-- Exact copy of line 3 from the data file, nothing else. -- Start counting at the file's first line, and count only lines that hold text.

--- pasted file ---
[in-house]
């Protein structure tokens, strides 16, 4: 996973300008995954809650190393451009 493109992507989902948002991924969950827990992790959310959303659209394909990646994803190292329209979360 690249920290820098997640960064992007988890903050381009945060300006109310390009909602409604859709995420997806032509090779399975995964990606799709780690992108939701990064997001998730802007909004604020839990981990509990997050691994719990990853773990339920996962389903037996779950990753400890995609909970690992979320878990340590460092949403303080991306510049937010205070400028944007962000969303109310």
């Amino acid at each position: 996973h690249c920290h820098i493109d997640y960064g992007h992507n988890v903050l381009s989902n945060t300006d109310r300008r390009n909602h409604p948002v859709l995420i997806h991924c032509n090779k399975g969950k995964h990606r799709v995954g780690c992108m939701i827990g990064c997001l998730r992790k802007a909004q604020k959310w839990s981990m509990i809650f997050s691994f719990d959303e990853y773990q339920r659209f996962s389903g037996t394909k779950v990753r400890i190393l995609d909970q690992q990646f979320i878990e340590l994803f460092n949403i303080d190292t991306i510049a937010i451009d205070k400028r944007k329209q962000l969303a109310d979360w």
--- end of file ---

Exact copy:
């Amino acid at each position: 996973h690249c920290h820098i493109d997640y960064g992007h992507n988890v903050l381009s989902n945060t300006d109310r300008r390009n909602h409604p948002v859709l995420i997806h991924c032509n090779k399975g969950k995964h990606r799709v995954g780690c992108m939701i827990g990064c997001l998730r992790k802007a909004q604020k959310w839990s981990m509990i809650f997050s691994f719990d959303e990853y773990q339920r659209f996962s389903g037996t394909k779950v990753r400890i190393l995609d909970q690992q990646f979320i878990e340590l994803f460092n949403i303080d190292t991306i510049a937010i451009d205070k400028r944007k329209q962000l969303a109310d979360w």